And so, perhaps the final day of Chanukah presents us with a singular opportunity to ponder how, just as the ubiquity and predictability of nature can mislead us, allowing us to forget that all is, in truth, God's will, so too can the weeks elapsed since the late summer Days of Awe lull us into a state of unmindfulness regarding the import of our actions.

If so, the final night of Chanukah might be a particularly apt time to gaze at the eight flames leaking enlightenment into the world and, as we prepare to head into the dismal darkness of what some might consider a "God-forsaken winter," know that, still and all, as always, "His glory fills the universe."

 

Published: December 5, 2007


Give Tzedakah! Help Aish.com create inspiring
articles, videos and blogs featuring timeless Jewish wisdom.

Visitor Comments: 5

(5) Tiffany, June 9, 2010 8:06 AM

Yes, i believe Rabbi E. E. Dessler is right. In the order of the "natural" we do see on a daily basis; Those certain sistuation, we call miracles; yet, forgetting that He is the begining and the end of everything! Thank GOD!

(4) Bruce Harrow, December 10, 2007 3:24 PM

God plays dice, but doesn't cheat.

There is an inherent difference between nature and the miraculous and this is it: God is not capricious. God may, many believe, employ probability to effect action in the universe, but one can bet on the outcomes. Computers, after all, do work. When we lay our children down to sleep, we expect them to stay there, not fly out of their beds and up into the sky in sudden violation of God's law of gravity. A miracle is an event that defies God's laws, whether we have discovered them or not. An event that abides by God's law, natural law, even one with which we are not yet familiar, is not a miracle. In the thought experiment cited, if God did not provide a sensible, observationally verifiable mechanism by which the dead rose but seeds did not sprout, or for that matter, any other set of conditions for a universe, sentinent beings therin, would go mad. What do you get when you subject a child to unpredictable consequences to their actions? Schizophrenia. A schizophrenic world cannot adore or glorify God. Hence, natural law that behaves itself with miracles occurring outside of nature, is in God's best interest.

(3) Anonymous, December 9, 2007 10:02 PM

Beautiful

Breathtaking thoughts. Please have this author more often on your wonderful website.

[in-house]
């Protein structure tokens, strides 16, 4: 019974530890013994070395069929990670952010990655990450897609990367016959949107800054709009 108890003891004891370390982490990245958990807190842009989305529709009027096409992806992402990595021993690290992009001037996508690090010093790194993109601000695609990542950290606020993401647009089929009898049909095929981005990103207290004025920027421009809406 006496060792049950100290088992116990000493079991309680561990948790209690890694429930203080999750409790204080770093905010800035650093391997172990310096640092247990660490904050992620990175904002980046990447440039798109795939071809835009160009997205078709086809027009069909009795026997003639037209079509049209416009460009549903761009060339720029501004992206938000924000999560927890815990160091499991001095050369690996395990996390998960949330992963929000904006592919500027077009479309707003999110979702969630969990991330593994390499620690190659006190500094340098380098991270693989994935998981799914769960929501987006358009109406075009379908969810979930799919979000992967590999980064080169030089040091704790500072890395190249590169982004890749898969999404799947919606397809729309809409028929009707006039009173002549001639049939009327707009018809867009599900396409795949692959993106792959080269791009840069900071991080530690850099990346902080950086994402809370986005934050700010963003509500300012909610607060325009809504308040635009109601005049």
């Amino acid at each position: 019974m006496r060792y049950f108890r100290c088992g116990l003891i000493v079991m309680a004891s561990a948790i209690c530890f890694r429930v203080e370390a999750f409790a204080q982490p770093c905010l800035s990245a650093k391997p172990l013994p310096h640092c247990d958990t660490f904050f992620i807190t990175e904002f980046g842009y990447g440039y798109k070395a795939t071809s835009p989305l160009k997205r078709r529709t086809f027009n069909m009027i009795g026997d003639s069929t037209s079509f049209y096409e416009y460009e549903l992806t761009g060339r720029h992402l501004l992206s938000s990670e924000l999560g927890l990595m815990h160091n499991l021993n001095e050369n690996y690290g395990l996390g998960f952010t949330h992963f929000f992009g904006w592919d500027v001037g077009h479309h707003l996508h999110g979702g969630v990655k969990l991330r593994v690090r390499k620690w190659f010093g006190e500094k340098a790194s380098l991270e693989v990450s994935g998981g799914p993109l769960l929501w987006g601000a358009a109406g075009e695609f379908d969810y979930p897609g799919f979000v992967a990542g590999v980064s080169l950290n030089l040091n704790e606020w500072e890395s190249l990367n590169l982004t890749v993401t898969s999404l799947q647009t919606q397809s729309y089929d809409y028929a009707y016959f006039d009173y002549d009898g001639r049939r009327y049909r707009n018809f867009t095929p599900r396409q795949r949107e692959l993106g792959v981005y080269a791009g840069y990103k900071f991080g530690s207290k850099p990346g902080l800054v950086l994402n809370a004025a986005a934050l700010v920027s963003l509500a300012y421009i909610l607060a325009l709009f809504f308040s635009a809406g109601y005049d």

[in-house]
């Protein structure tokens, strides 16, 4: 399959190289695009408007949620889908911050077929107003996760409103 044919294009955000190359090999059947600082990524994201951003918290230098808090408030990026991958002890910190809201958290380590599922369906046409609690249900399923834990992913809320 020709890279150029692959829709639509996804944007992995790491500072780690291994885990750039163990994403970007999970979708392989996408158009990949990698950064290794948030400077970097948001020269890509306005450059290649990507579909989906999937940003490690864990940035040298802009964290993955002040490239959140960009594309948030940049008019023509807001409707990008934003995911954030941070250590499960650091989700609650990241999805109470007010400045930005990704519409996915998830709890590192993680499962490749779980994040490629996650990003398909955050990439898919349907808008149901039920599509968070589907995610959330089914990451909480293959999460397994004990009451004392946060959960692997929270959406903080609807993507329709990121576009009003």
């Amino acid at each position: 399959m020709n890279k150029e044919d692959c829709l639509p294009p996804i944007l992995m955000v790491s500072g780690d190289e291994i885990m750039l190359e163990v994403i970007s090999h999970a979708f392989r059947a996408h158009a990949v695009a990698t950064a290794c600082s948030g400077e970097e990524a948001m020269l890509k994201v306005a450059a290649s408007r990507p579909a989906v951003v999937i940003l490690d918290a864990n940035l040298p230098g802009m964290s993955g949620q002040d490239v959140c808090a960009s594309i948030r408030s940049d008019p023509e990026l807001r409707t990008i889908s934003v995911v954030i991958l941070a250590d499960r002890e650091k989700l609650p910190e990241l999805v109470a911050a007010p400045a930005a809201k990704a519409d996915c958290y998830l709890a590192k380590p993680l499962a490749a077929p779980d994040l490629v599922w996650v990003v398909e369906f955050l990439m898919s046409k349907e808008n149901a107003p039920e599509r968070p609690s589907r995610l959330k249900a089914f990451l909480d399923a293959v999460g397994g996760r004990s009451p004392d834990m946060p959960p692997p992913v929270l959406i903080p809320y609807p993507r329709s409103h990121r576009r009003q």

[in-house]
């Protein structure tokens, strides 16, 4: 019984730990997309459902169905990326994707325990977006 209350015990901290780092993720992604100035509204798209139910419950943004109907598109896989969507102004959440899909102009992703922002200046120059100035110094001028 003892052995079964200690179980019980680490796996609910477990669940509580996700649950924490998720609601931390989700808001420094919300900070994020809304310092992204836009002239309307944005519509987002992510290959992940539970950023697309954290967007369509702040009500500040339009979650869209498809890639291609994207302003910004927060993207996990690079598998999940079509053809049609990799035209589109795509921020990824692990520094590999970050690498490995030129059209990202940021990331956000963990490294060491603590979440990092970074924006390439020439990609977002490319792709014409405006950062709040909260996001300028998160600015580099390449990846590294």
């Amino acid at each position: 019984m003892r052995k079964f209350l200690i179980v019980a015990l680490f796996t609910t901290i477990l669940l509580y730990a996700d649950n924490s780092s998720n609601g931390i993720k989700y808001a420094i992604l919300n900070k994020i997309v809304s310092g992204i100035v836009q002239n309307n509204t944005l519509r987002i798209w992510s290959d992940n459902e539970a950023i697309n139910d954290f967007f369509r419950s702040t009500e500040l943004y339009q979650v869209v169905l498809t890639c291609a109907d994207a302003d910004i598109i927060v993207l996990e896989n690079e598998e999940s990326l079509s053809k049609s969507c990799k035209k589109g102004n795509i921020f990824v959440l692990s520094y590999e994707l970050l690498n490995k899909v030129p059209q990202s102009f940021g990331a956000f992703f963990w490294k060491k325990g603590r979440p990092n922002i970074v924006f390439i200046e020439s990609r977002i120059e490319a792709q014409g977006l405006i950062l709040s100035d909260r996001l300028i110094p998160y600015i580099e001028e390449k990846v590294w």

(2) Bernie Siegel, MD, December 9, 2007 12:09 PM

miracles and nature

miracles defy the laws of nature, statistics and physics such as a one days supply of oil burning for eight days. other events are related to the wisdom within nature. bacteria become resistant to antibiotics, viruses resist vaccines, plants resist droughts and people have experienced self induced healing of supposedly fatal illnesses. it is not an accident. we are all being born again free of the past's limitations and problems. not easy to do, but neither was wandering in the dessert for 40 years, so i suppose you could say it is a miracle if that makes you happy. if so we are all miracles.

(1) ruth housman, December 9, 2007 8:35 AM

the symbolic significance of the menorah

Hi, Thanks for a lovely article. I see the menorah itself as resembling the Hebrew letter, SHIN. And I find it very beautiful that in English, within the word, SHINE, we have shin. The menorah also to me is very much the tree with its branches, as we are limbs off the tree of life. I do not think these metaphoric connects are at all random. For me also when I regard leaves, particularly in that blaze of autumn, I see the flame that is a leaf. Nature for me is the expression of all of our lives and in that beauty, a deep profound truth.

Submit Your Comment:

  • Display my name?

  • Your email address is kept private. Our editor needs it in case we have a question about your comment.


  • * required field 2000
Submit Comment
stub
Sign up today!